Starex Smith wanted to buy Black.
But when the Miami-based food blogger and reviewer went to local grocery stores, he found only the same run-of-the-mill spices, mixes and ingredients. Where, he wondered, were all the flavorful ingredients that made up the cuisines of the Black diaspora from the Caribbean, the South and beyond — made by Black and minority entrepreneurs?
“How do Black entrepreneurs get into stores?” he wondered. “You make great products, but you can’t get in the door.”
He scoured the internet to find the Black-owned food marketplace scattered — but rich. A Black-Mexican tequila distiller. Black-owned wineries in the Anderson Valley. Organic dark chocolate made with cacao imported from Peru, Madagascar and Ecuador. Twenty-one-day, dry-aged beef from cattle raised on Black-owned ranches in East Texas. Vegan Cuban black beans. Ready-to-eat buttermilk biscuits.
So he decided to put it all in one place.
Smith, who blogs under the handle The Hungry Black Man, started MyBlackPantry.com, a website that brings together more than 2,000 food and cooking products from nearly 400 Black vendors across the country. Products are searchable and link off to the websites of each supplier. At some point, Smith hopes ads and vendors paying an additional fee to highlight their products will help monitize the site, which he launched last week with two employees.
“This website’s goal is to get eyes on these products and get them in to white and Black pantries,” Smith said.
Interest in Black-owned businesses experienced a surge this summer on the heels of the Black Lives Matter movement. Yelp saw more than 2.5 million searches for Black-owned businesses between May 25 and July 10 compared to 35,000 searches over the same time period last year, the website reported. Searches for Black-owned restaurants alone shot up more than 2,000 percent.
Smith, who started his blog after a fateful “dining-while-Black experience” and co-founded the Center for Black Innovation, formerly known as Blacktech Week, put his loves of technology and food together again. He spent three months vetting food professionals’ products from Miami to Mendocino and uploading their products to My Black Pantry.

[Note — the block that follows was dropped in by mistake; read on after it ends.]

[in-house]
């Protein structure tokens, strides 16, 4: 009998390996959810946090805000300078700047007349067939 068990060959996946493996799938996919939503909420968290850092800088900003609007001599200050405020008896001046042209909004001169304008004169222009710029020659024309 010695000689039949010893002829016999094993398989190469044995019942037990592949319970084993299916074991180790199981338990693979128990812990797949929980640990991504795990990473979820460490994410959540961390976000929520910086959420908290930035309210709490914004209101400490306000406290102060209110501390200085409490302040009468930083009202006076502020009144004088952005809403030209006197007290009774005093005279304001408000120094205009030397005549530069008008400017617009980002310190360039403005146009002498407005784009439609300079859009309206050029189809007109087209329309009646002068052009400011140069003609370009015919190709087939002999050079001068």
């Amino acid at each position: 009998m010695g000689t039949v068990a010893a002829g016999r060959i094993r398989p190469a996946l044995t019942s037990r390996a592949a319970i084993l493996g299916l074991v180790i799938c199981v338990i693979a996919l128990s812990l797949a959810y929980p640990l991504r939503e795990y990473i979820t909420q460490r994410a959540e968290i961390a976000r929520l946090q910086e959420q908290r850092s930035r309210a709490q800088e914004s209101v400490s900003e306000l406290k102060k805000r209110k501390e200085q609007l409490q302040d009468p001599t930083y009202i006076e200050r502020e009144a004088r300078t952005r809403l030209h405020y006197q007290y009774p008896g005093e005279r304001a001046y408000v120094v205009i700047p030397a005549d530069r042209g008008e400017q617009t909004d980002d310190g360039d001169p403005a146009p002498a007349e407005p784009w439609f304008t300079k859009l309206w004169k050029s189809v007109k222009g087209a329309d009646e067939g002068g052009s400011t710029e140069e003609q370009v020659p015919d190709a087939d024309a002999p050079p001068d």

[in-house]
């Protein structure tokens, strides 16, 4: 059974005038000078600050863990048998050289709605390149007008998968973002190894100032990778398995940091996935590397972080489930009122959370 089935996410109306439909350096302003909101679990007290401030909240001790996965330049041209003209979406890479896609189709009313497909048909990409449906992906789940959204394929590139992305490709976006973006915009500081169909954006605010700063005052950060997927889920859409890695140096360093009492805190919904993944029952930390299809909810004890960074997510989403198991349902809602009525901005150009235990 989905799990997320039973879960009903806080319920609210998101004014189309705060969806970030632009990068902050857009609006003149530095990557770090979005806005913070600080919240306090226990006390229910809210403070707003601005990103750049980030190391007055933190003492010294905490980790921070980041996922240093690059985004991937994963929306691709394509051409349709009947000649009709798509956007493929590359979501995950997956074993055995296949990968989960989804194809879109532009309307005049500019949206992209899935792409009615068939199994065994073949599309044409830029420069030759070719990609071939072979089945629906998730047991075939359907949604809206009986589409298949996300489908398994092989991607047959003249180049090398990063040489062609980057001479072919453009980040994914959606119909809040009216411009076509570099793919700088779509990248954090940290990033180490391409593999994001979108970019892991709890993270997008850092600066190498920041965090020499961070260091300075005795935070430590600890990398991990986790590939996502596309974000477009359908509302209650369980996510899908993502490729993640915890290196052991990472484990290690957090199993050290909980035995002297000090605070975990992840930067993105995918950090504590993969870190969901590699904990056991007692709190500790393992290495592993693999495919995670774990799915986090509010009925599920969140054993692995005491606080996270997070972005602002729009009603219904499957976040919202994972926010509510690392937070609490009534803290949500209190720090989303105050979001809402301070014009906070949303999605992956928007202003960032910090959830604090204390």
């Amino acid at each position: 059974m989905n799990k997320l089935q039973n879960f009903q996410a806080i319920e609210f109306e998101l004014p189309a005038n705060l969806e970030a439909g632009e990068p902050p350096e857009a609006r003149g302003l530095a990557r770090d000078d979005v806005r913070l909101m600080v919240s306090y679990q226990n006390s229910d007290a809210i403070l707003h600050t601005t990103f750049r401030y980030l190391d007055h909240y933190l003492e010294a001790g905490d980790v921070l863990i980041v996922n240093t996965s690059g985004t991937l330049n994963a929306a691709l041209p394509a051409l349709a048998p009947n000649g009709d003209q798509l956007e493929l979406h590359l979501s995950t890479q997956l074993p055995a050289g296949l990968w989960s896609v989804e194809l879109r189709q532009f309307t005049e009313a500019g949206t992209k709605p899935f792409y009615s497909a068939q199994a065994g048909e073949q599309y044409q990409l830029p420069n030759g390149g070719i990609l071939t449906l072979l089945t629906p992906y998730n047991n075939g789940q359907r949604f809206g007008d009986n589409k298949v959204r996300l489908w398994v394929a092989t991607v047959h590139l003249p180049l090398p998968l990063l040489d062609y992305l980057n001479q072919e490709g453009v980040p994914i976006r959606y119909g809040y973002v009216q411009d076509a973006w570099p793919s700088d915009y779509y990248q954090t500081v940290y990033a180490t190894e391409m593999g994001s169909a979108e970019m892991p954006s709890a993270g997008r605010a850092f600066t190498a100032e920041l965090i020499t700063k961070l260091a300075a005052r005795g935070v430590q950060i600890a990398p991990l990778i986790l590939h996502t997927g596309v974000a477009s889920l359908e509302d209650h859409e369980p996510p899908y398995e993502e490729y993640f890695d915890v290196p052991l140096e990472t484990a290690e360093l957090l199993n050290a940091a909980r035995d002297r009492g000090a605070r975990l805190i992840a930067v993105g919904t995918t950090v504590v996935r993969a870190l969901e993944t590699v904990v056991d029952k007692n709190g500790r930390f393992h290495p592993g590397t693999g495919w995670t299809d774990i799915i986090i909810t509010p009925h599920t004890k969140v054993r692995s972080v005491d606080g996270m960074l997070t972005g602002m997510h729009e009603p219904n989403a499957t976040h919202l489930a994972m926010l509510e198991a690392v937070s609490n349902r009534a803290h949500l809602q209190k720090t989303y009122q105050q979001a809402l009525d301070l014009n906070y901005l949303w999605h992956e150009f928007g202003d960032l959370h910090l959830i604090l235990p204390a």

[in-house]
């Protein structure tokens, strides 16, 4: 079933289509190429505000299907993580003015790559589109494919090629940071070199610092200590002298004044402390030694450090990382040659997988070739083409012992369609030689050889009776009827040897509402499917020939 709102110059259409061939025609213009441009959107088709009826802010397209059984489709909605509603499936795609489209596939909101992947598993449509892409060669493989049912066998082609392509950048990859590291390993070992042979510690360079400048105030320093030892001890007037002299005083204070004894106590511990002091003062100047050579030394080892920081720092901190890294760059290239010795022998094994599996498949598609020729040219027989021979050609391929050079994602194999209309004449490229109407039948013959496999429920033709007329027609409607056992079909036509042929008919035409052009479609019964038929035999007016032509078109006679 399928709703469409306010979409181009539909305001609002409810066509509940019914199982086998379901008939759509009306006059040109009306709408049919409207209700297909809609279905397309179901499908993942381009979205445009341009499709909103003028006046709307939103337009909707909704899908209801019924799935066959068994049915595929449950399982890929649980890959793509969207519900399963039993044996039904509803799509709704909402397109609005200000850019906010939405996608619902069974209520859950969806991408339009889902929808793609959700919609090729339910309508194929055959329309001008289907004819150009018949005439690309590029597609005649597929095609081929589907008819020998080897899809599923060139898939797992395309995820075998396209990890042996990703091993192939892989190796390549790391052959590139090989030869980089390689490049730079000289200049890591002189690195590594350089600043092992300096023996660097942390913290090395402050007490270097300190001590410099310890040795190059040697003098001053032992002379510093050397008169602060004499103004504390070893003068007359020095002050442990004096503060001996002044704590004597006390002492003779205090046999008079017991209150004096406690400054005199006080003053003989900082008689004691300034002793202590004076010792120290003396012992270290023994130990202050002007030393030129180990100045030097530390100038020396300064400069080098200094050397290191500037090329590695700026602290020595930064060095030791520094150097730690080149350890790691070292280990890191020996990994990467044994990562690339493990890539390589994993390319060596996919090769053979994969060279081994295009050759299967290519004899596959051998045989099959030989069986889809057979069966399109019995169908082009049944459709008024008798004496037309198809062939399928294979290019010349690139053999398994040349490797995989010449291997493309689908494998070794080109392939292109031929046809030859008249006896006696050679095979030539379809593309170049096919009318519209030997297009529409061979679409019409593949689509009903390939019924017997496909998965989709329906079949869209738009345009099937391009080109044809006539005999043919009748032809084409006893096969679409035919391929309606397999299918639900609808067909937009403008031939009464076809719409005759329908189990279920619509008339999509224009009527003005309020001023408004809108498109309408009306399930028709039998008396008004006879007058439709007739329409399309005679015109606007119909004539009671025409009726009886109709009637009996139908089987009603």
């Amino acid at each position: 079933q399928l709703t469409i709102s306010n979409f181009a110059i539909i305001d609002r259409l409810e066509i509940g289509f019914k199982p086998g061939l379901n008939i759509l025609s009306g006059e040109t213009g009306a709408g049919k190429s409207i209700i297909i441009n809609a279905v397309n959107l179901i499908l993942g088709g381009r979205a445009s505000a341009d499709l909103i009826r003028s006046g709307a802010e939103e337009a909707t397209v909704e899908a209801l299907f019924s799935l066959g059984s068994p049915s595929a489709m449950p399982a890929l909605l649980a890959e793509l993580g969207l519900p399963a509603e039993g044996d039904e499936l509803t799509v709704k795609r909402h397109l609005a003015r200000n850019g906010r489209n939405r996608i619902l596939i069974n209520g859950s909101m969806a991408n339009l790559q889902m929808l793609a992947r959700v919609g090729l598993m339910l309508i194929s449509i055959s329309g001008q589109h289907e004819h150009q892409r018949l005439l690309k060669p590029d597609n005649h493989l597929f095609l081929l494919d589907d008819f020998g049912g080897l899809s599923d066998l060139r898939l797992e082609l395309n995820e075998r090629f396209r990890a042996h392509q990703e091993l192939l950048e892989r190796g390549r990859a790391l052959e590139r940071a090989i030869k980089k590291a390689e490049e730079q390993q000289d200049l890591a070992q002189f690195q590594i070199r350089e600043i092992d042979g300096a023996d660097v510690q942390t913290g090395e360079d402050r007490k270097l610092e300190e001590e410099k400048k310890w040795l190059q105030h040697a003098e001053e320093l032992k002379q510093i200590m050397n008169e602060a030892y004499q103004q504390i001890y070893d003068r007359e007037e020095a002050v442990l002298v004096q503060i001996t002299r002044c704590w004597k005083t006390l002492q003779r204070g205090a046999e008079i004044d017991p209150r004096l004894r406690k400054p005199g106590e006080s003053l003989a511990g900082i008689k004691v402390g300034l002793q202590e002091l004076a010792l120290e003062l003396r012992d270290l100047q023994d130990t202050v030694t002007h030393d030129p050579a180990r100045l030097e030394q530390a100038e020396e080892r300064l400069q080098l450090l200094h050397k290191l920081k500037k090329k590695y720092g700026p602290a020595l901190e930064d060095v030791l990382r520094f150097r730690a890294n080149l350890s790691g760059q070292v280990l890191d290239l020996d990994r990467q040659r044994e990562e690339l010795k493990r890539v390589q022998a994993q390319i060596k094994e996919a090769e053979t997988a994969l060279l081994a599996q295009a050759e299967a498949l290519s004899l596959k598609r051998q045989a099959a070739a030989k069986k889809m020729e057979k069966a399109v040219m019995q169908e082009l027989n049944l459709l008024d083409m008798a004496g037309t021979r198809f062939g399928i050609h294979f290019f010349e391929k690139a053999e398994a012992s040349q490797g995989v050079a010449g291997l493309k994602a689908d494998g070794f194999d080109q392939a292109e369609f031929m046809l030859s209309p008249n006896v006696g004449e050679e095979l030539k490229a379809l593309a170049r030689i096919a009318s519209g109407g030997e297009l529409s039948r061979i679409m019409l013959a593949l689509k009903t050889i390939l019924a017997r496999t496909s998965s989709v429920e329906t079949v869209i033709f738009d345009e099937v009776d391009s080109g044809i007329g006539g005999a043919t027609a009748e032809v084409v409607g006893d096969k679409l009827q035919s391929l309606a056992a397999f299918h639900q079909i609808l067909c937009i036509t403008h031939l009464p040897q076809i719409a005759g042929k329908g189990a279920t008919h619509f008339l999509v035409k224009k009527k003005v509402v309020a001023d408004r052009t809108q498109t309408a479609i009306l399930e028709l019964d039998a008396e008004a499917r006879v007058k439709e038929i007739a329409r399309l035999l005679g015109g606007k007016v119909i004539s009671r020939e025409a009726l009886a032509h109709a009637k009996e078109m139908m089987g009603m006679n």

He ordered products to make sure they lived up to his standards. He read customer online reviews of how the businesses followed through. He spoke directly to the artisans to hear their stories.
“We’re not slapping people on there just because they’re black,” he said. “They had to be products that people would want.”
What he found was a variety of products made by Black entrepreneurs not even he knew existed.
Fort Lauderdale’s Keith Lorren was already selling his The Spice King line of seasonings in 2,000 stores across the country, including 1,000 Walmarts. But he said he wanted to have his products on a platform for those who specifically wanted to support Black-owned business.
“This was a no-brainer for me because a lot of people want to support minority-owned businesses, not just for the racial aspect of it, but for the diversity of flavors,” Lorren said.
Lorren’s spices show exactly what a Black-owned spice business can provide. His grandfather created the flavors behind Gene Johnson’s oyster shack, a St. Augustine eatery that was backed by white supporters even before integration, and he bottled those flavors.
“It gives you the flavors like if your grandmother spent hours cooking down ham hocks and necks to give you that deep flavor,” Lorren said. “I grew up with this culture and I wanted to bottle those flavors.”
Chicago’s Antonio Riley hoped My Black Pantry would be a way for others outside his Homewood, Illinois, clients to taste the Riely’s Ribz barbecue sauces that started with family cookoffs.
“It’s a big opportunity for us to open up to other markets,” Riley said.
Smith hopes discovering the variety of products produced by Black-owned companies will open up eyes — just as it did his.
“Ultimately, I want this site to be a one-stop shop for people to discover and support Black products,” he said.